2. Assess the Situation

Assessing your child’s picky eating habits will allow you to understand their preferences and behaviors. Is there a particular food they do not like? Do they refuse to try new foods or reject any and all vegetables? Are these behaviors new or have they been around for awhile? Keeping a food diary can be an effective tool to track the child’s eating patterns throughout the week and identify any trends. The food diary will also reveal if certain flavors, colors, or other factors contribute to the child’s decision making. Having a picture of what’s going can help you determine how to best help your child develop healthy eating habits.

3. Introduce Foods Slowly & Gradually

After you have assessed your child’s food preferences and behaviors, you can begin to slowly introduce foods with the goal of expanding their diet variety. Because sensory sensitives are a common contributing factor to picky eating, one way to do this is to introduce foods in a very small amount alongside preferred/favorite foods. You can gradually increase the portion size as they become comfortable with the new food. This will help your child adapt to the color, texture, smell, and taste of the food. This approach is a more relaxing method as opposed to forcing your child to consume the feared food. During this time, keep track of foods and your child’s responses in your food diary. This will help you remember what you’ve tried and also allow you to introduce a variety of foods from different food groups to help promote balance in your child’s diet.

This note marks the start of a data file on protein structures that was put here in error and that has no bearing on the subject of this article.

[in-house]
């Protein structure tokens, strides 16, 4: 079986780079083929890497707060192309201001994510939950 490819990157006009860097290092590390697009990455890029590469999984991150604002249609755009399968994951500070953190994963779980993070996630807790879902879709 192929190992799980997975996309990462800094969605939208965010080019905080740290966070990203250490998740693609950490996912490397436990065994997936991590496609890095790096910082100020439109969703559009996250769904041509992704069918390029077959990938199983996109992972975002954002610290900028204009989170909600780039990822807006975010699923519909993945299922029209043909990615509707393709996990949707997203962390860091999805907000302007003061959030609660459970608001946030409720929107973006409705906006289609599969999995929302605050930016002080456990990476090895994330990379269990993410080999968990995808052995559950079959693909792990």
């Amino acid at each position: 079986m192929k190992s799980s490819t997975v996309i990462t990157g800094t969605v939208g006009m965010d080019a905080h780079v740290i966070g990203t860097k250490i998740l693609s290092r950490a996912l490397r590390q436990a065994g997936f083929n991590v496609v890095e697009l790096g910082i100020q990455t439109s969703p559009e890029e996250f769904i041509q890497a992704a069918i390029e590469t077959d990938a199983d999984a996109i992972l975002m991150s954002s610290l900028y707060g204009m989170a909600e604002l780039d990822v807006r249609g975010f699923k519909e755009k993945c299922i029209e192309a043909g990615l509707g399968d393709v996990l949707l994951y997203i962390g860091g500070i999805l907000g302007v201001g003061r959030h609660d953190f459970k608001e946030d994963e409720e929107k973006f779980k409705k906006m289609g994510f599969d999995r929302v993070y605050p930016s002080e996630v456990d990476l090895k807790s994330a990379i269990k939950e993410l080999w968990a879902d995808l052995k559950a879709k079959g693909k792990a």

4. Get Your Child Involved and Make it Fun!

Involve your child in the meal planning and preparation process. Take them grocery shopping, and let them choose a new fruit or vegetable to try. Encourage them to help with meal preparation, and make it a fun activity for both of you. The child can assist with washing and peeling the ingredients as well as making shapes with the food. This will allow for the child to explore and learn about food preparation while reducing anxiety about being around novel foods. Using a decorative, fun meal time plate for a toddler can encourage them to try each food in divided portions. By serving foods in different ways such as steaming carrots one day and roasting the next, your child will be able to decide which version they like best.

5. Follow the “Few Times a Week” Approach

Did you know that it takes about 15 to 20 times to try a food before you know if you like it? Even though that may seem like a lot, patience is key.